Abstract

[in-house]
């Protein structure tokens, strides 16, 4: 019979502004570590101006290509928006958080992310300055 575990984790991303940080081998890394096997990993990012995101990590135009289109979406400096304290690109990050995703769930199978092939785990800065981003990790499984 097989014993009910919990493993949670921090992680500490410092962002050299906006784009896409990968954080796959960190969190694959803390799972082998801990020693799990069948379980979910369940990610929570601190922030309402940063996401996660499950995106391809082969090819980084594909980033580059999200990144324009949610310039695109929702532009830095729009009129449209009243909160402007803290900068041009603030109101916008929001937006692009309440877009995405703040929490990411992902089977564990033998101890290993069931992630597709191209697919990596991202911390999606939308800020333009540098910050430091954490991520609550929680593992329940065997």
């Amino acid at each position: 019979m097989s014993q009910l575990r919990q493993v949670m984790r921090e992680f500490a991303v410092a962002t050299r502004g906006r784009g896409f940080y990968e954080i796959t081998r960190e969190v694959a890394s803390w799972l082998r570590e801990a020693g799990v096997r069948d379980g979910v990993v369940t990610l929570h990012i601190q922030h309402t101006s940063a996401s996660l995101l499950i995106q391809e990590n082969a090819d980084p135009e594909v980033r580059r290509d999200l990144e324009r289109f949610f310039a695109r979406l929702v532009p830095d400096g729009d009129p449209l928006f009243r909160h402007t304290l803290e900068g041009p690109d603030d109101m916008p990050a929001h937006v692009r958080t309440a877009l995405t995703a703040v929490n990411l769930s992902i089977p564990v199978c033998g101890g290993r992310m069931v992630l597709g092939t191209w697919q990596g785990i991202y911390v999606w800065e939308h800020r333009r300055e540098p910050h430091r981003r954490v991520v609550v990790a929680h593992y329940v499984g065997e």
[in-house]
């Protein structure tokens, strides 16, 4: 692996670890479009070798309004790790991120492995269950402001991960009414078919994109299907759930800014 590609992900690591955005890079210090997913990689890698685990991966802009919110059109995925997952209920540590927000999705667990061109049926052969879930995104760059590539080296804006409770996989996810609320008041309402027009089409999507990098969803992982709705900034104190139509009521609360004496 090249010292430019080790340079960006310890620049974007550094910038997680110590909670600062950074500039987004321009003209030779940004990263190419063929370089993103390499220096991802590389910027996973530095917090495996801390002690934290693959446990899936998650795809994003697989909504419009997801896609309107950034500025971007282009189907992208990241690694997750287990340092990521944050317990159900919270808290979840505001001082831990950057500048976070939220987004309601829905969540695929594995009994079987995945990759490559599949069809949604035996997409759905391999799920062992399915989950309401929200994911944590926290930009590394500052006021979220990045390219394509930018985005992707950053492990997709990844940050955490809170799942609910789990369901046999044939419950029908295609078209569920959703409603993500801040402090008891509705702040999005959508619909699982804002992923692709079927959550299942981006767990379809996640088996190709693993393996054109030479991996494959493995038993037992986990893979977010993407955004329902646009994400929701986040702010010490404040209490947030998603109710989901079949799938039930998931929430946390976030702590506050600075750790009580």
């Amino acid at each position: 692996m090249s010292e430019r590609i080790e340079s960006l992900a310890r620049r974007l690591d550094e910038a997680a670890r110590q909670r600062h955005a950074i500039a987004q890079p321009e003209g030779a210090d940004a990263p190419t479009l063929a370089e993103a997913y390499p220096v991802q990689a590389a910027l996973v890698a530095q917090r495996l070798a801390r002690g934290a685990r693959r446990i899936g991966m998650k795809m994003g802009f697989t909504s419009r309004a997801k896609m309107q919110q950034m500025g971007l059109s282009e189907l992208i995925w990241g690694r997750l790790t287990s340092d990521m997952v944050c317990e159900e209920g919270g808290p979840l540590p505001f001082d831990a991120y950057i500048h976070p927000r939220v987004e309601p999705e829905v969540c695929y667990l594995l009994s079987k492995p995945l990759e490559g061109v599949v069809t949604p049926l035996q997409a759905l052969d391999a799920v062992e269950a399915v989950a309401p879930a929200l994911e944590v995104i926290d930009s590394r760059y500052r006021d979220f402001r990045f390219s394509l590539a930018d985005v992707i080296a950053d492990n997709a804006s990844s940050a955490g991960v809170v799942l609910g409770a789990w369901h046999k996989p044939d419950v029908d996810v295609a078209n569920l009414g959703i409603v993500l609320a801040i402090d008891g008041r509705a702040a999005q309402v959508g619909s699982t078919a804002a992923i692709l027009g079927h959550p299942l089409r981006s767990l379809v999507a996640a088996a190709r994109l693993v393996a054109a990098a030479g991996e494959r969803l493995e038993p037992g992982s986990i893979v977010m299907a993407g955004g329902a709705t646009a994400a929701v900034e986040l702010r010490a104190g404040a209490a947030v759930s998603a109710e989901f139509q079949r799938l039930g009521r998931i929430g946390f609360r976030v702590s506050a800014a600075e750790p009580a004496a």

Understanding the interface between spatial and thermal ecology is integral to understanding energy acquisition and the life histories of ectotherms. Snapping turtles (Chelydra serpentina) occupy a wide range of habitats that vary greatly in their thermal properties. We studied activity, movements, and thermoregulation of C. serpentina in a small, land-locked lake in central Michigan, USA, using radiotelemetry. Consistent with our a priori predictions, turtles were active within core areas along the lake's edge, showed both diurnal and nocturnal activity, and did not make extensive interwetland movements. Turtles left the lake only for nesting or to hibernate in Sphagnum peat or in the banks of a nearby stream. Home range and core area size estimates of C. serpentina were small compared with other previously studied populations, perhaps in part because of the small dimensions of our lake. Contrary to our prediction of a broad Tset (thermoregulatory set-point) range for a large-bodied, habitat generalist turtle, we found a comparatively low and narrow laboratory-determined Tset range (22°C–26°C). Turtle body temperatures (Tb) cycled between May and August and attained maximal values during the evening hours, a pattern that likely results from thermal inertia, the selection of aquatic thermal patches, or both, as Te (operative temperatures) declined. Turtles most effectively maintained Tb within Tset during July and August when thermal conditions were most favorable. Throughout most of the active season the highly aquatic habits of C. serpentina apparently negated the effects of variations in daily weather conditions and their effects on incoming levels of solar radiation on variation in Tb. However, turtles maintained higher average Tb on sunny days compared with overcast days in April and May, the coolest months of the study. Diel Tb cycling ceased during September and October and average Tb declined despite favorable thermal conditions, at least during September, a pattern that could reflect a downward shift in the Tset range. Comparatively, C. serpentina is less effective at thermoregulating than is a small-bodied species at a similar latitude (Chrysemys picta marginata). Apparently, thermal inertia and lack of atmospheric basking proclivities influenced the thermoregulatory precision in our turtles.

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